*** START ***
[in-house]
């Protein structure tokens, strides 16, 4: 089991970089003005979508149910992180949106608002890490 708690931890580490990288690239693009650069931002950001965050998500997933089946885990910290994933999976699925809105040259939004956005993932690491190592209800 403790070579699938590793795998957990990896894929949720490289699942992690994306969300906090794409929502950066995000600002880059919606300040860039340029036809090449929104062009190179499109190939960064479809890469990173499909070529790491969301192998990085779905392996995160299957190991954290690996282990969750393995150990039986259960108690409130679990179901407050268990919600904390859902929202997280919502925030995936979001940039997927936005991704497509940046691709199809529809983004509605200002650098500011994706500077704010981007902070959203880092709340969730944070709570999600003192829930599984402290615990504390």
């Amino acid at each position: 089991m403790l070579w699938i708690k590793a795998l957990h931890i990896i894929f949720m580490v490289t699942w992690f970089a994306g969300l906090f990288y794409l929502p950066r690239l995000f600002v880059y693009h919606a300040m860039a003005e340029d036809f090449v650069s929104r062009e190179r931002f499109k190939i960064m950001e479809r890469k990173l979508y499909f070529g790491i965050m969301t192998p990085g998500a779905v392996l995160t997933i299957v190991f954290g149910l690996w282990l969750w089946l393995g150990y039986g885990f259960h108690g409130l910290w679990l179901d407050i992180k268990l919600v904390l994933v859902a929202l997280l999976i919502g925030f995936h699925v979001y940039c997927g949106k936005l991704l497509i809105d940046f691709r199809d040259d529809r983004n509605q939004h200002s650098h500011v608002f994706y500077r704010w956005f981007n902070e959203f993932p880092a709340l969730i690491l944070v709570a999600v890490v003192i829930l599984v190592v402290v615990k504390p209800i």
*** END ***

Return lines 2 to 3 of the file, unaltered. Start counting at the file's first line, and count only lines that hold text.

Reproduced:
């Protein structure tokens, strides 16, 4: 089991970089003005979508149910992180949106608002890490 708690931890580490990288690239693009650069931002950001965050998500997933089946885990910290994933999976699925809105040259939004956005993932690491190592209800 403790070579699938590793795998957990990896894929949720490289699942992690994306969300906090794409929502950066995000600002880059919606300040860039340029036809090449929104062009190179499109190939960064479809890469990173499909070529790491969301192998990085779905392996995160299957190991954290690996282990969750393995150990039986259960108690409130679990179901407050268990919600904390859902929202997280919502925030995936979001940039997927936005991704497509940046691709199809529809983004509605200002650098500011994706500077704010981007902070959203880092709340969730944070709570999600003192829930599984402290615990504390």
């Amino acid at each position: 089991m403790l070579w699938i708690k590793a795998l957990h931890i990896i894929f949720m580490v490289t699942w992690f970089a994306g969300l906090f990288y794409l929502p950066r690239l995000f600002v880059y693009h919606a300040m860039a003005e340029d036809f090449v650069s929104r062009e190179r931002f499109k190939i960064m950001e479809r890469k990173l979508y499909f070529g790491i965050m969301t192998p990085g998500a779905v392996l995160t997933i299957v190991f954290g149910l690996w282990l969750w089946l393995g150990y039986g885990f259960h108690g409130l910290w679990l179901d407050i992180k268990l919600v904390l994933v859902a929202l997280l999976i919502g925030f995936h699925v979001y940039c997927g949106k936005l991704l497509i809105d940046f691709r199809d040259d529809r983004n509605q939004h200002s650098h500011v608002f994706y500077r704010w956005f981007n902070e959203f993932p880092a709340l969730i690491l944070v709570a999600v890490v003192i829930l599984v190592v402290v615990k504390p209800i």